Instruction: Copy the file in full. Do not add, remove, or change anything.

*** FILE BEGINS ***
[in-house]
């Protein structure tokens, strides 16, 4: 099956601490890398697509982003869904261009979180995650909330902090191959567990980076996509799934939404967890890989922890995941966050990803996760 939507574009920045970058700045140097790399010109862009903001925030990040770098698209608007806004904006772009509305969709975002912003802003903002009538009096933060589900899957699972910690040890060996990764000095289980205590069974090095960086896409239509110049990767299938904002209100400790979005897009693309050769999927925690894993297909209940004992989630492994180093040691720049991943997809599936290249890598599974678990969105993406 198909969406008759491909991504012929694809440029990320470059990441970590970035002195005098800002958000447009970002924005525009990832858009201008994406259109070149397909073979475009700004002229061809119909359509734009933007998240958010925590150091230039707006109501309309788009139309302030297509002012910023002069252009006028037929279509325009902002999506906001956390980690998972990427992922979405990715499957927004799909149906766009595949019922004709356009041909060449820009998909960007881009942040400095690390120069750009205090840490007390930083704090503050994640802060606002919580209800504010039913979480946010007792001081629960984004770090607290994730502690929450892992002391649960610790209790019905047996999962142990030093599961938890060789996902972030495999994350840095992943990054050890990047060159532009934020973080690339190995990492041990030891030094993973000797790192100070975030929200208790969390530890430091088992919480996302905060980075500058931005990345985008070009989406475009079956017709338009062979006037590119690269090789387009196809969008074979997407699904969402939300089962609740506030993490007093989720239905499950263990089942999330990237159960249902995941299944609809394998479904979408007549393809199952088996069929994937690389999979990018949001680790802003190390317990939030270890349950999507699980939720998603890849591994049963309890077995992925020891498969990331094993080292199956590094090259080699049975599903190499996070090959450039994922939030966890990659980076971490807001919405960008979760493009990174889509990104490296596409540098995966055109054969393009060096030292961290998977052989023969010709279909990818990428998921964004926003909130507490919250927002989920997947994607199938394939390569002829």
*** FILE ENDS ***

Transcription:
[in-house]
């Protein structure tokens, strides 16, 4: 099956601490890398697509982003869904261009979180995650909330902090191959567990980076996509799934939404967890890989922890995941966050990803996760 939507574009920045970058700045140097790399010109862009903001925030990040770098698209608007806004904006772009509305969709975002912003802003903002009538009096933060589900899957699972910690040890060996990764000095289980205590069974090095960086896409239509110049990767299938904002209100400790979005897009693309050769999927925690894993297909209940004992989630492994180093040691720049991943997809599936290249890598599974678990969105993406 198909969406008759491909991504012929694809440029990320470059990441970590970035002195005098800002958000447009970002924005525009990832858009201008994406259109070149397909073979475009700004002229061809119909359509734009933007998240958010925590150091230039707006109501309309788009139309302030297509002012910023002069252009006028037929279509325009902002999506906001956390980690998972990427992922979405990715499957927004799909149906766009595949019922004709356009041909060449820009998909960007881009942040400095690390120069750009205090840490007390930083704090503050994640802060606002919580209800504010039913979480946010007792001081629960984004770090607290994730502690929450892992002391649960610790209790019905047996999962142990030093599961938890060789996902972030495999994350840095992943990054050890990047060159532009934020973080690339190995990492041990030891030094993973000797790192100070975030929200208790969390530890430091088992919480996302905060980075500058931005990345985008070009989406475009079956017709338009062979006037590119690269090789387009196809969008074979997407699904969402939300089962609740506030993490007093989720239905499950263990089942999330990237159960249902995941299944609809394998479904979408007549393809199952088996069929994937690389999979990018949001680790802003190390317990939030270890349950999507699980939720998603890849591994049963309890077995992925020891498969990331094993080292199956590094090259080699049975599903190499996070090959450039994922939030966890990659980076971490807001919405960008979760493009990174889509990104490296596409540098995966055109054969393009060096030292961290998977052989023969010709279909990818990428998921964004926003909130507490919250927002989920997947994607199938394939390569002829």